ESCANABA, Mich. (WJMN) — The state announced on Wednesday a settlement with Verso Corporation over national pollutant discharge elimination system violations at the company’s Escanaba Paper Mill.

According to information from the Michigan Department of Natural Resources, the permit violations concern a “black liquor” release to the wastewater treatment facility at Verso’s paper mill on Aug. 6, 2020, which resulted in fish being killed in the Escanaba River downstream of the mill.

The mill generates black liquor — a high-strength organic pollutant — as a byproduct of its process of turning pulpwood into paper pulp for making craft paper. Typically, black liquor is concentrated and burned as an energy source.

Under the settlement, the Ohio-based company will pay more than $244,451 in civil penalties and natural resource damages and will make spill prevention and containment improvements to its facilities to ensure protection of the Escanaba River and Lake Michigan.

The river empties into Lake Michigan south of the mill.

“It is important that facilities properly handle, contain and control these high-strength pollutants to prevent surface water degradation that can result in fish kills,” said Tom Asmus, a Michigan Department of Environment, Great Lakes, and Energy environmental quality analyst with the agency’s Marquette district office in Marquette. “These efforts are needed to safeguard our rivers, lakes and streams and the resources and recreational opportunities they provide.”

Failure to comply with National Pollutant Discharge Elimination System permits can result in significant fines. Under the Clean Water Act, the NPDES program controls point-source discharges of pollutants to waters of the United States. Verso operates under the tenets of a permit to discharge treated wastewater to the river.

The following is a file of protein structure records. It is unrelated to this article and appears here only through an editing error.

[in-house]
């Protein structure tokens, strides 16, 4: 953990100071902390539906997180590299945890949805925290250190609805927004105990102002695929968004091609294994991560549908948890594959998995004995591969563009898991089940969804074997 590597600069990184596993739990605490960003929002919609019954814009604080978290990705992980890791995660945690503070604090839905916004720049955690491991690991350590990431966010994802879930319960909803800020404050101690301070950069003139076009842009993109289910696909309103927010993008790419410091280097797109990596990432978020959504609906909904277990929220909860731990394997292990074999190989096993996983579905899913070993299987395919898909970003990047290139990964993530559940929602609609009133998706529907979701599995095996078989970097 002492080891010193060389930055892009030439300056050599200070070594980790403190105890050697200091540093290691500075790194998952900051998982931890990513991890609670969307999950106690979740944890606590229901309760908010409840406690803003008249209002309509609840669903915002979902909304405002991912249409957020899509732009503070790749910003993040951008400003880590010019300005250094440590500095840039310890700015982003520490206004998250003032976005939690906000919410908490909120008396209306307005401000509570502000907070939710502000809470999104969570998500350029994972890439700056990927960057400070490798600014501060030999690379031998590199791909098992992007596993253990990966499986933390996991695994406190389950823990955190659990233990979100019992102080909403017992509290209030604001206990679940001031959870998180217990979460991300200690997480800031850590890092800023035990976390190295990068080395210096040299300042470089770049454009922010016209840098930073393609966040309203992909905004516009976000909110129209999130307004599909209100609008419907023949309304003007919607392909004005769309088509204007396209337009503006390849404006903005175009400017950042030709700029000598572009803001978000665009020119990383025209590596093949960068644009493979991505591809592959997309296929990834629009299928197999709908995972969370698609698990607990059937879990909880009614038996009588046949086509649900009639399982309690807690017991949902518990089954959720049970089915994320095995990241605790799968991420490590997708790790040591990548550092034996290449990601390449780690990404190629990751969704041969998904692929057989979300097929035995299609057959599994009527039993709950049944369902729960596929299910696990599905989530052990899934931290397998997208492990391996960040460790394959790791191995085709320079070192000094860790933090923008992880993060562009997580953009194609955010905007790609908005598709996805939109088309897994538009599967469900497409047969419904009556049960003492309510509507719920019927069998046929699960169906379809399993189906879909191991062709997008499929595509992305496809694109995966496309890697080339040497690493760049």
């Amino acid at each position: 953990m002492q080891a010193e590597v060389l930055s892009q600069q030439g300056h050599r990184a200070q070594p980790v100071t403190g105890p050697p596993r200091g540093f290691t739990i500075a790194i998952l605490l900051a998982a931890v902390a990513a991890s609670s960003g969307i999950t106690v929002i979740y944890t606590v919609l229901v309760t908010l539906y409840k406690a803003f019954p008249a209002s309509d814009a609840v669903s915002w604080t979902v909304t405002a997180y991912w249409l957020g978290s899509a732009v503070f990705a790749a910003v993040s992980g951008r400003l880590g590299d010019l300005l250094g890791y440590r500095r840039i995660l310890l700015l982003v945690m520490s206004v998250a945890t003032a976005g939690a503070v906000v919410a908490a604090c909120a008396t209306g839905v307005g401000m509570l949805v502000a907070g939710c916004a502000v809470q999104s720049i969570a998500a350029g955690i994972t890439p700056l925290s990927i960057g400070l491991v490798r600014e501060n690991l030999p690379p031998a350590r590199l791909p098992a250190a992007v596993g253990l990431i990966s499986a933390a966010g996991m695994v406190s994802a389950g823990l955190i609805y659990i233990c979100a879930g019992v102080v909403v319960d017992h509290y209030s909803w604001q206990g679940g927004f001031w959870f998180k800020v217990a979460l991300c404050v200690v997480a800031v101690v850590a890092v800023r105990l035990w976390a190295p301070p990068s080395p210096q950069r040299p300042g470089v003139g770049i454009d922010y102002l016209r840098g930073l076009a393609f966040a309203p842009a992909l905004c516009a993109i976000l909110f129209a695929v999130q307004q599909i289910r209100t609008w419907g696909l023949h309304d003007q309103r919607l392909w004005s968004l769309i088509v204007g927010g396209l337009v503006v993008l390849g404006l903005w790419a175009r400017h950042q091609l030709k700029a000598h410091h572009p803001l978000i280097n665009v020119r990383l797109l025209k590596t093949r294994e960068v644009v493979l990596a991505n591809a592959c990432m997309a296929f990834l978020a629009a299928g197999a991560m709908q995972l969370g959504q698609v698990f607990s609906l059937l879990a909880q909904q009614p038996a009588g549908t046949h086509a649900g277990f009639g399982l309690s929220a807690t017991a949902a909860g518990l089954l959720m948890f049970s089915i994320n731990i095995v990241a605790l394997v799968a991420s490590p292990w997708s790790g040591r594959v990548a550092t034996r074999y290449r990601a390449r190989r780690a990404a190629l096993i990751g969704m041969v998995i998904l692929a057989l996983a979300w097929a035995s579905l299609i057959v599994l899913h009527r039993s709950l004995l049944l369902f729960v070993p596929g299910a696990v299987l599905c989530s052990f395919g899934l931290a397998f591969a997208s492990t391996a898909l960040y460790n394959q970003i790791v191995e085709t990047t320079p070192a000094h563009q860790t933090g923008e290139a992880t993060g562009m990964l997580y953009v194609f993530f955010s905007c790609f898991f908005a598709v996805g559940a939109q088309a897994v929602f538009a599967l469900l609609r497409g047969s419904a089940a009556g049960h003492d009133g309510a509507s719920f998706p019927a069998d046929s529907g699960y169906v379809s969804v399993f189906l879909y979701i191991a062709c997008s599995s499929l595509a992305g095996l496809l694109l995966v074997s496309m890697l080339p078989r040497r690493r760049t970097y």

After anglers reported dead fish in the river, staffers from EGLE’s Water Resources Division and the Michigan Department of Natural Resources Fisheries Division investigated the site of the fish kill, which covered an approximately 3-mile section of the Escanaba River, extending from Dam No. 2 to the river mouth.

“The investigation included a fish kill assessment, river evaluation and dissolved oxygen monitoring,” Asmus said. “After the investigation and discussions with Verso staff, EGLE determined that a catastrophic pipe failure at the mill resulted in a large quantity of the black liquor entering and overwhelming the facility’s wastewater treatment plant, which caused the fish kill and pollutant discharge permit limit violations.”

When the partially treated wastewater from the plant reached the river, oxygen was drawn from the water, starving the ecosystem of dissolved oxygen. This consequently killed numerous fish representing at least a dozen species, including northern pike, bass, walleye and other sportfish.

The Escanaba River, a popular destination for anglers, paddlers and other outdoor enthusiasts, runs for 52 miles through portions of Marquette and Delta counties.